Boxes, Packaging and External Appearance
You will find record cases like these, stuffed full of 1960s-1970s LPs, at many auctions. Unless the vinyl LPs are of commercial interest, the case itself may be the most valuable item in the lot.
Appearance. In the world of collectables it is often wise to ignore the old adage "dont judge a book by its cover". If an item, despite flaws or damage, looks the part or has presence, then value is enhanced. Beauty may be skin deep but it still outsells drab every day of the week
Is the original packaging present? Original packaging and instructions can be significant enhancers of value. While the contents may comprise the bulk of the value, particularly if in mint condition, packaging and instructions can have value even if the contents are missing. Instructions and boxes are often required to complete a collection or, like advertising tins, form a collection in their own right. Technical instructions can be particularly sought after for vintage technology. It is worth noting that packaging reproductions can now be bought.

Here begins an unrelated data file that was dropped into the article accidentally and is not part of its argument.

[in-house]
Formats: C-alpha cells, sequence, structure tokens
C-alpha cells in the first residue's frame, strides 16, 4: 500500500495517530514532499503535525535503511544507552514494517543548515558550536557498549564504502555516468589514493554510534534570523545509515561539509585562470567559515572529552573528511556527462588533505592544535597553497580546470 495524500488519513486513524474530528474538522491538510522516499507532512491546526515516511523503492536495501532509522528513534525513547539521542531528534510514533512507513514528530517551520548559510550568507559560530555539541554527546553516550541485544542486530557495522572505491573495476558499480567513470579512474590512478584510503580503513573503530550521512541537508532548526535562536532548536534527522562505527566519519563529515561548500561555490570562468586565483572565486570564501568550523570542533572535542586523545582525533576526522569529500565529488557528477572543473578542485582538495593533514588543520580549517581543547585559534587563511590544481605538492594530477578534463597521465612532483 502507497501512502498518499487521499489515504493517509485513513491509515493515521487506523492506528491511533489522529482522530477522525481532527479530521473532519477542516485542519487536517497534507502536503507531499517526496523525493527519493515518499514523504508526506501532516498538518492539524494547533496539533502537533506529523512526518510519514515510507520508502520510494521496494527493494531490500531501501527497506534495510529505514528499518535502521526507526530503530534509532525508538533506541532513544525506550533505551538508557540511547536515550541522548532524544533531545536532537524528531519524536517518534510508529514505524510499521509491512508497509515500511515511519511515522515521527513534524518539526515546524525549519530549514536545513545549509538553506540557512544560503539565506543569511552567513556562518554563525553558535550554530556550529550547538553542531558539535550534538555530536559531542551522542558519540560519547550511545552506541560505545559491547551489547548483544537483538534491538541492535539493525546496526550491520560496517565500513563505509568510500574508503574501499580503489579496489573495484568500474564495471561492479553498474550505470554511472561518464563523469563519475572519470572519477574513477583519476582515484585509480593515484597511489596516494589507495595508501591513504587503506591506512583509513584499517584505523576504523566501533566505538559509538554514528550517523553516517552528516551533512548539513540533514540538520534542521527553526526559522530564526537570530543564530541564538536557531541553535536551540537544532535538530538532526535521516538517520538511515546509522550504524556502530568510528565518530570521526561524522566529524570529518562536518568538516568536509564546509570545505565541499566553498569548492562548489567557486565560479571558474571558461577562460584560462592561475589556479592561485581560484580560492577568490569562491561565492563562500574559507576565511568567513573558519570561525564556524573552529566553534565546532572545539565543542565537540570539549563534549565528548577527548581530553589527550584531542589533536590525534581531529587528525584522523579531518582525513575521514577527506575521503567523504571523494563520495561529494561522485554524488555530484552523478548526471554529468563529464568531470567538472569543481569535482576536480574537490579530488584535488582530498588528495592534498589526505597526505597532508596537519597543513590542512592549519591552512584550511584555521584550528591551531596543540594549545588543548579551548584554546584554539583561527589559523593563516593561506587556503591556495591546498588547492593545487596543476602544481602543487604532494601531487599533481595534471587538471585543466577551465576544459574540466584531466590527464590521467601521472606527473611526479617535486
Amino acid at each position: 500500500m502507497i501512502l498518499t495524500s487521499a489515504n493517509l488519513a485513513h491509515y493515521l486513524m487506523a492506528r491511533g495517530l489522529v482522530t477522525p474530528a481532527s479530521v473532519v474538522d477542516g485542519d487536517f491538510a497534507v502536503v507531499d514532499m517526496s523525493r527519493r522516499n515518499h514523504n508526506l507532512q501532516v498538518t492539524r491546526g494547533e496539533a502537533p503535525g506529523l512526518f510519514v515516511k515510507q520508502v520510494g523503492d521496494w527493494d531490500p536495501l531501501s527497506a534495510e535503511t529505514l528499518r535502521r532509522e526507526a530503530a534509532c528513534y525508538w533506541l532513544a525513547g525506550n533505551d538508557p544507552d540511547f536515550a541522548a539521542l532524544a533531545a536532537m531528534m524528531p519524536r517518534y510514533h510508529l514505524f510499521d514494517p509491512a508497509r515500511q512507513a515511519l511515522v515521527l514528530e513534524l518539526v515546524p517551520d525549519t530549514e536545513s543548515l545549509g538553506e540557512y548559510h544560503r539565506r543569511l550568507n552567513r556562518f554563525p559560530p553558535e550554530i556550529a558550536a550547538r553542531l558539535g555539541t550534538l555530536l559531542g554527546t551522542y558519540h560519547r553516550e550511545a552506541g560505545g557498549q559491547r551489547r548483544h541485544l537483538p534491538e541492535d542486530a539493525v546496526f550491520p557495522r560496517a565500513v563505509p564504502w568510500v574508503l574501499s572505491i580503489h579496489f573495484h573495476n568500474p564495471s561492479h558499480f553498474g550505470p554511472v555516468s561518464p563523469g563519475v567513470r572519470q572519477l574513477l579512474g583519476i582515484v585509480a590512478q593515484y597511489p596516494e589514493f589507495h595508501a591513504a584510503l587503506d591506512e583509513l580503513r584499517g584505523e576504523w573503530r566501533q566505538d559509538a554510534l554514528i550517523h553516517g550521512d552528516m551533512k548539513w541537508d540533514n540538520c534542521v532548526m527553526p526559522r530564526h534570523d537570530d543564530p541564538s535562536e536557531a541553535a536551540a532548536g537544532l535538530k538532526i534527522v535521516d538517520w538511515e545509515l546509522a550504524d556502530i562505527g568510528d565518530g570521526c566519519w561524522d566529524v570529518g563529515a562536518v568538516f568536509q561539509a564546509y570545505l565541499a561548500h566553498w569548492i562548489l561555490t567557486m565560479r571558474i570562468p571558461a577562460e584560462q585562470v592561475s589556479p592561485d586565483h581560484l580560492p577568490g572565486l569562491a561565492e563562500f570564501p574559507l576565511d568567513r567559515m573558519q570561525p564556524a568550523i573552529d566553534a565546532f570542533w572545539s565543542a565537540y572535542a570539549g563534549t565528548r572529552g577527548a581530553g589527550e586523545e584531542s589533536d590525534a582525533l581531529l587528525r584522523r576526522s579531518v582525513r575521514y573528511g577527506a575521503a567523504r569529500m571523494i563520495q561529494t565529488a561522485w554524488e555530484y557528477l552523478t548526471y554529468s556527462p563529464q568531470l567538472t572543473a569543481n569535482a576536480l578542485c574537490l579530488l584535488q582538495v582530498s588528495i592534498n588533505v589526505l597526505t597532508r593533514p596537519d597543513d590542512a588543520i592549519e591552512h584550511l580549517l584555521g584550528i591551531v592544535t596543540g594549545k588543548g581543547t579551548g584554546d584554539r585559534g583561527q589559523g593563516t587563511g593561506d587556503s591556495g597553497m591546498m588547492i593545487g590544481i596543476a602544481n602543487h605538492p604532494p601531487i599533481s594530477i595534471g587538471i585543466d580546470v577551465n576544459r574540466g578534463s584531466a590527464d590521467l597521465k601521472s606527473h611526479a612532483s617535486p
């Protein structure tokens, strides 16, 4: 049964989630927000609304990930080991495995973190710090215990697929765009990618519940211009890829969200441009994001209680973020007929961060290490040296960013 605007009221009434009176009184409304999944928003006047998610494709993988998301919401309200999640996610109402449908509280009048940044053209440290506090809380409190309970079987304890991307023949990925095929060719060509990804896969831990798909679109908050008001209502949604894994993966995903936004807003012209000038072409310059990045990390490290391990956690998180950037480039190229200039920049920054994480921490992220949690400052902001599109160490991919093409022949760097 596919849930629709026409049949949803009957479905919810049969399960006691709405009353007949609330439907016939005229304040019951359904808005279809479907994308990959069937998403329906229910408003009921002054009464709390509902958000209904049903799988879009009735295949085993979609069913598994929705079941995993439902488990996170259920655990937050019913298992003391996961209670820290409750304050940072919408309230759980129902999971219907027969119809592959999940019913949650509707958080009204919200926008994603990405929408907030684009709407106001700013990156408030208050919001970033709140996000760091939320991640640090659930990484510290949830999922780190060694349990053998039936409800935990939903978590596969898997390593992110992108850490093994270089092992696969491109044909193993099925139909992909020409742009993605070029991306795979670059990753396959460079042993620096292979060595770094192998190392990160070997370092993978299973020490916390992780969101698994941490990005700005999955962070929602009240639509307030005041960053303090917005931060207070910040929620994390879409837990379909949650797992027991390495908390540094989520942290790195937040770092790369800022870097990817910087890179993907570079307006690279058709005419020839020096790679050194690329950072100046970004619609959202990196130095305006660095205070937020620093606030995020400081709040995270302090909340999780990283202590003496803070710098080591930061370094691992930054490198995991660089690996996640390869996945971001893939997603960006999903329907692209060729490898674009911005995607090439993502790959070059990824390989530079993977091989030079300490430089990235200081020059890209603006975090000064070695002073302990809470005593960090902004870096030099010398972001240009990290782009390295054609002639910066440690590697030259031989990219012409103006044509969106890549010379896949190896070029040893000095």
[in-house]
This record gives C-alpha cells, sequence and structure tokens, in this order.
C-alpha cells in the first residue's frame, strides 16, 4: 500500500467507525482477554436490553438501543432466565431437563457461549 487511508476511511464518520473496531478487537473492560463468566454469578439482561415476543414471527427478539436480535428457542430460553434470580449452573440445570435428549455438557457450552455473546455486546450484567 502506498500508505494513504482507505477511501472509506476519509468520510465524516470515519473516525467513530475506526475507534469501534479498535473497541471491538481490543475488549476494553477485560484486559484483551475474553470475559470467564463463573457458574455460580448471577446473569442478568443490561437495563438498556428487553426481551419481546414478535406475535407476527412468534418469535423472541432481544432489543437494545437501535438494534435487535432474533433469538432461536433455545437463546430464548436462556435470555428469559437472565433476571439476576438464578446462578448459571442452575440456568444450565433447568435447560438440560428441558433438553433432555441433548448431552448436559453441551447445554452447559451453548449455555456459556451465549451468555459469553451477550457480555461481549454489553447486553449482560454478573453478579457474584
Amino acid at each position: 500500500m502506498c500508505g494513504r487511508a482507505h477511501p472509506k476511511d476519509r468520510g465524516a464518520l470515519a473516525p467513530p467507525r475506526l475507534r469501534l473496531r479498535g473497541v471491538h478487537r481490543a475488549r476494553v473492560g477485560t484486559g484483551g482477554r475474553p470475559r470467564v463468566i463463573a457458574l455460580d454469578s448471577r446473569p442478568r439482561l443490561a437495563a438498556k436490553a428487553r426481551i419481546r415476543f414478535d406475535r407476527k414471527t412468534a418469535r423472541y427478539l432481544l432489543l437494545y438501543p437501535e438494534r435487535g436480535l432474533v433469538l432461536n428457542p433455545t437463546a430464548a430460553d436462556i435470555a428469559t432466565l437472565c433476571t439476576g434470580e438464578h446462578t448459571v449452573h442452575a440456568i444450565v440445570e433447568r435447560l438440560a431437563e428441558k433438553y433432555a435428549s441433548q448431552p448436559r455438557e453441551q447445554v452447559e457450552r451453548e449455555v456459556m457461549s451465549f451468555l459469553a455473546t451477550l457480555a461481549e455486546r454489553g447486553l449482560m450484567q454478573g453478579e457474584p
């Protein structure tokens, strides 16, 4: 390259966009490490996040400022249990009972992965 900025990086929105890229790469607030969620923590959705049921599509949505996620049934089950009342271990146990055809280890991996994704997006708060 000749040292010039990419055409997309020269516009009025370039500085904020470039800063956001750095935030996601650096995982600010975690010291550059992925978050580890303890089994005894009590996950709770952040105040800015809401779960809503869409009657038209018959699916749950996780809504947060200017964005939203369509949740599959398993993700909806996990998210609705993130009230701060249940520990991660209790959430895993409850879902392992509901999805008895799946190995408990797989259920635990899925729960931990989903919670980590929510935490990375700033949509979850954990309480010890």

Look at the artwork. This can be highly collectable and is often used for display. Magazine covers, record sleeves and dustjackets are all now to be found framed on walls as part of the interior design.
Check out the container. We were reminded of this when a recent Storage Wars episode featured a safe which turned out to be empty. The buyer, Jarrod, was despondent until another player, Darrell, pointed out that the safe itself was a desirable collectible that would meet the costs of the storage locker. We often see auction lots that are in containers that have their own intrinsic value. Examples include deed boxes, hat boxes, crates, work boxes, chests and humidors. Focusing on the contents of a box can mean missing the potential for value of the container.